Chiropractic care has come a long way since its foundation in the late 1800s. The days of the “bone out of place” way of describing what is going on under the surface are long gone. Research in the field of neuroscience is increasing and evidence is coming out on a daily basis describing how joint injury, especially spinal joint injury affect the nervous system and the brain. This has major applications when it comes to the treatment of functional conditions of the spine and musculoskeletal injury in general. We now know much more about what actually happens when a chiropractor “adjusts” the spine, and why the benefits of chiropractic care are so profound.
So often we hear stories about someone injuring their back carrying out a simple task that has been done 1000 times before. Most commonly people blame this on poor “core”, however it’s far more likely to be a control issue than any loss of strength. What this means is the brain is not accurately receiving information about where the body is in space and therefore unable to generate the correct muscle activity required to correctly stabilise an area to prevent injury. Over time this can accumulate to a point where the area becomes strained or damaged leading to problems like (but not limited to) disc bulges, joint and ligament sprains, osteoarthritis and sciatica.
Modern chiropractic is a neurologically based intervention designed to provide the brain with better sensory information so it can activate more efficient movement patterns. Joint manipulation or “adjustment” works by activating the movement and stretch receptors in the surrounding tissue sending a barrage of information via a specific bundle of very fast nerves, which re-represents the previously forgotten area in the brain so it can now “see” what’s going on. The result is that the brain immediately alters muscle tone and responsiveness to a more correct level allowing proper movement and better control. Adjusting is just one tool from a large toolbox of techniques used to help restore health and function of the spine; muscle energy techniques, dry needling, rehabilitative and brain based exercises to name a few.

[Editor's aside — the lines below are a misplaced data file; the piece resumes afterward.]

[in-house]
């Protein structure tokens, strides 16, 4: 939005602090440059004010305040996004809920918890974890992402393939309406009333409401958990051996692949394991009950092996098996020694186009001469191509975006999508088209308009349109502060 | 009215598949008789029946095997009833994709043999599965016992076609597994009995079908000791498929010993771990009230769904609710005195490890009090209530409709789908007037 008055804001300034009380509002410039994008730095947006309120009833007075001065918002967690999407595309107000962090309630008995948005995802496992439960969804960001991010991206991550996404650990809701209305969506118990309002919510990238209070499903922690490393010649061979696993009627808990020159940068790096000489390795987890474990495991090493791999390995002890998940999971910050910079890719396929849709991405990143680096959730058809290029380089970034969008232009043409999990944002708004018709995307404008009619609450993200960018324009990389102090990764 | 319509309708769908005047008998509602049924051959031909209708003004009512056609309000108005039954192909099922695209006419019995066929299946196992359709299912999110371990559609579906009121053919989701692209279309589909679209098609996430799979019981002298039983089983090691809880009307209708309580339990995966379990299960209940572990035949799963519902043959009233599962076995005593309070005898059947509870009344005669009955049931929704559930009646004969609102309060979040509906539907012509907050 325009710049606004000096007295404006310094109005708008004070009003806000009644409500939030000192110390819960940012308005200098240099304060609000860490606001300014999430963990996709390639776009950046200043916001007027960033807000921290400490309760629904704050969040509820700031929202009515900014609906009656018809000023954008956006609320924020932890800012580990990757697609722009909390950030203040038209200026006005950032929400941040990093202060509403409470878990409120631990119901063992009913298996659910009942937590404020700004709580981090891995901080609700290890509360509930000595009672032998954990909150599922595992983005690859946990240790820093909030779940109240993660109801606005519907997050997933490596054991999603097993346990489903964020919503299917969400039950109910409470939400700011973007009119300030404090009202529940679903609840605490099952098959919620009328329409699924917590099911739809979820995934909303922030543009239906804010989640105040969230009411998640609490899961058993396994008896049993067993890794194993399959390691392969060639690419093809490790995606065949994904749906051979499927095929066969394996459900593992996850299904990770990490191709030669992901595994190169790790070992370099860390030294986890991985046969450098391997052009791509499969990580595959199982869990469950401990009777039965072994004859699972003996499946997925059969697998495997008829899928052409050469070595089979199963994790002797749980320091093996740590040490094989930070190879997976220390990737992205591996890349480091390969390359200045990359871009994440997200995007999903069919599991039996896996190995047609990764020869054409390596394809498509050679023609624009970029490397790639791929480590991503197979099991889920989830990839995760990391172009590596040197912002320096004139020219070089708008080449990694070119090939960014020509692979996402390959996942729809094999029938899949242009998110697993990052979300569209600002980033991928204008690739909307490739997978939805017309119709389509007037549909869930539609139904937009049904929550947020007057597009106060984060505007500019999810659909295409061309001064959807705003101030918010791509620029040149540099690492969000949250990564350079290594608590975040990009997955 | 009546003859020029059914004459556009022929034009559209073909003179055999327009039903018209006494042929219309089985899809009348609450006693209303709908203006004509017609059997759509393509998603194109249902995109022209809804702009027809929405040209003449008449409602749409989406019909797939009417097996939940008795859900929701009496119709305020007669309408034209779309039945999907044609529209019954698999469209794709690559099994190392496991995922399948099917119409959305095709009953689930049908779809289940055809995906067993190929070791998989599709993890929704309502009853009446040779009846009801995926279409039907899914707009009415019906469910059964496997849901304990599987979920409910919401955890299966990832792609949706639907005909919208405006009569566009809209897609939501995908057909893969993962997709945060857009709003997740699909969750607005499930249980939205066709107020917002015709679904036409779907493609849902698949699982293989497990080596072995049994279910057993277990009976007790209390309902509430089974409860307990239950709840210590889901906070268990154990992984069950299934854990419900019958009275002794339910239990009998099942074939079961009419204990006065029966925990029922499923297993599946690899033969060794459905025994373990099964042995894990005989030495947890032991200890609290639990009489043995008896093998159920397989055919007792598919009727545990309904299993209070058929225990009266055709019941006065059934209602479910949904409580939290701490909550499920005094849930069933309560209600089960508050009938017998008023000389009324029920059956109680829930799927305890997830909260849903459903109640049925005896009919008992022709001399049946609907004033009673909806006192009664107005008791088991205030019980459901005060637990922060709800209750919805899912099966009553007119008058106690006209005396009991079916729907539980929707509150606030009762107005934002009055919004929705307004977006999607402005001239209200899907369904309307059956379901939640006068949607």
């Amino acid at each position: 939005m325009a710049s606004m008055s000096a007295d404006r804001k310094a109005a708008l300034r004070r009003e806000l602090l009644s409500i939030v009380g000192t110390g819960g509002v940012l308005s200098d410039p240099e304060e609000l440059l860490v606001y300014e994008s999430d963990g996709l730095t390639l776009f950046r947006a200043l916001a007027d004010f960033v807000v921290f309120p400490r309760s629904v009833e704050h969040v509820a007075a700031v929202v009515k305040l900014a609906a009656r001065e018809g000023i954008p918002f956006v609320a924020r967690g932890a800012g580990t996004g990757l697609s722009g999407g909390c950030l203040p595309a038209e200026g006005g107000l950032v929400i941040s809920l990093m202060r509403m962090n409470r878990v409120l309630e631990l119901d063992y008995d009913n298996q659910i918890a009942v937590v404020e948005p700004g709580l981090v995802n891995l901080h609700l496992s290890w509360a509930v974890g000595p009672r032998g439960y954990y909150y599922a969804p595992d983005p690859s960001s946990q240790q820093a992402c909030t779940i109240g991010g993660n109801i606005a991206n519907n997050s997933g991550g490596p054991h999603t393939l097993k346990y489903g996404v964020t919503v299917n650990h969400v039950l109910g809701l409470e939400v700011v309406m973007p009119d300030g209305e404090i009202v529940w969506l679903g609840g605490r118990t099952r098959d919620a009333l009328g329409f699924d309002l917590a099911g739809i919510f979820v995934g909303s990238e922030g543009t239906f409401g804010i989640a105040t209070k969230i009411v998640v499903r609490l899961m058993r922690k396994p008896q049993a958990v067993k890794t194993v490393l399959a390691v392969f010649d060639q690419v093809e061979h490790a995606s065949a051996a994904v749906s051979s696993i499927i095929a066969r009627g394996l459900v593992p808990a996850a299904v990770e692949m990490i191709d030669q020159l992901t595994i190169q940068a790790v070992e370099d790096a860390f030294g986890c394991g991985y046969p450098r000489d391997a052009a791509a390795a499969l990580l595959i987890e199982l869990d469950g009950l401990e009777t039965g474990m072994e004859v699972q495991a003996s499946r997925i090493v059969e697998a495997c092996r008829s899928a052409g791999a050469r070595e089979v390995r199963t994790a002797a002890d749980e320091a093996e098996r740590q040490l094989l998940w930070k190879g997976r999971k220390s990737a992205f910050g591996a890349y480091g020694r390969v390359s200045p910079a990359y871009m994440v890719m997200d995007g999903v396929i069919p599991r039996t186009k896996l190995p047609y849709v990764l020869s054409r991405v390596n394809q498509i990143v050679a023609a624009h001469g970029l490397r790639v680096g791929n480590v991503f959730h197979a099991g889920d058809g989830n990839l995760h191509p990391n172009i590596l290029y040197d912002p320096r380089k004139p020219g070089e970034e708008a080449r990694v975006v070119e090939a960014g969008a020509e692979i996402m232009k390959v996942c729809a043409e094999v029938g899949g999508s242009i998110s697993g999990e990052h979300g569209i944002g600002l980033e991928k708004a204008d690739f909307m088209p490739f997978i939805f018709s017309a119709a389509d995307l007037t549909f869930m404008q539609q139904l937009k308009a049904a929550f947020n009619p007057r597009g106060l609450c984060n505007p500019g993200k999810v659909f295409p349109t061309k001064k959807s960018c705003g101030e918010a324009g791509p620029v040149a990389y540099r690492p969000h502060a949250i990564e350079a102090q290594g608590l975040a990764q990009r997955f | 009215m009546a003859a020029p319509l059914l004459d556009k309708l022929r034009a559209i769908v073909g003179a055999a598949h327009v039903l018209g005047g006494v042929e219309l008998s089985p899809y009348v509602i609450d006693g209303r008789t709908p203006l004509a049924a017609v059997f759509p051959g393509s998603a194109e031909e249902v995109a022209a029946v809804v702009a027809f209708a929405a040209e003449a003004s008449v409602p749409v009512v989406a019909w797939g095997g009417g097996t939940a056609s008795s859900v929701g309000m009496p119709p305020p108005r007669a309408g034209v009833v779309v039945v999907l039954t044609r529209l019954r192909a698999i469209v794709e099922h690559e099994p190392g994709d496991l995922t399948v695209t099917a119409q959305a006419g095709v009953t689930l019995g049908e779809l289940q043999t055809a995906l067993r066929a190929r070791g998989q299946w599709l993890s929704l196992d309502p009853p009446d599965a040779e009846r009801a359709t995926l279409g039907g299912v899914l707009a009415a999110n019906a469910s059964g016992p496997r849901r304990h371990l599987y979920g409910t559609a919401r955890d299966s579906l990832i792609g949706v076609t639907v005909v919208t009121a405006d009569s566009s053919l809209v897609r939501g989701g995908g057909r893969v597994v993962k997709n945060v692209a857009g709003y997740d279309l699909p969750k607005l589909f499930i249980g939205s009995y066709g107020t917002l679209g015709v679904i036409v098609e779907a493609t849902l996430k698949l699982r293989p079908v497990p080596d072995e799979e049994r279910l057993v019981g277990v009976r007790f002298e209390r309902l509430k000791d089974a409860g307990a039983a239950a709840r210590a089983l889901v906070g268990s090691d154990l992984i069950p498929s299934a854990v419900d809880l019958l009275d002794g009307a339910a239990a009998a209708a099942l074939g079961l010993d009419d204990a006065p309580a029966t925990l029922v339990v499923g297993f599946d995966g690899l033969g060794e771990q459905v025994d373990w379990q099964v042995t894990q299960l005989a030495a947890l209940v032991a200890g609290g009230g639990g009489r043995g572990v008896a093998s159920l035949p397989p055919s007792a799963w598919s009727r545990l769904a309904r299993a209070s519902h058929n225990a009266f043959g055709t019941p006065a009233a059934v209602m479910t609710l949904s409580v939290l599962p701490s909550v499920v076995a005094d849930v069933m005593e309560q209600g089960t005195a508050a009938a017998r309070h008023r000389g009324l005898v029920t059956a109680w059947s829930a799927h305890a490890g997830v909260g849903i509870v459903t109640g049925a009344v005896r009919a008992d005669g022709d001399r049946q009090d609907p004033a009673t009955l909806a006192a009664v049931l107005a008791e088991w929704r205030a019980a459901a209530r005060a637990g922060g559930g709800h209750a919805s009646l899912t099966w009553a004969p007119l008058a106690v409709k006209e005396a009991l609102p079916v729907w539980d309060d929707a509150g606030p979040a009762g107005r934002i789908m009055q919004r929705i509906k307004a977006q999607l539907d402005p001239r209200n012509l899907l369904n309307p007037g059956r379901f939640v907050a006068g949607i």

The exciting thing is that there are some simple tests we can do that give us an insight as to how your spinal control systems are doing. These can be applied in context of explaining why a particular injury has occurred, or how to improve spinal stability in order to reduce the potential of injury down the track. By understanding what the injury is and what systems have failed leading to the injury in the first place we can look at prescribing effective treatment options that are specific to your condition, often without the use of expensive tests and risky procedures.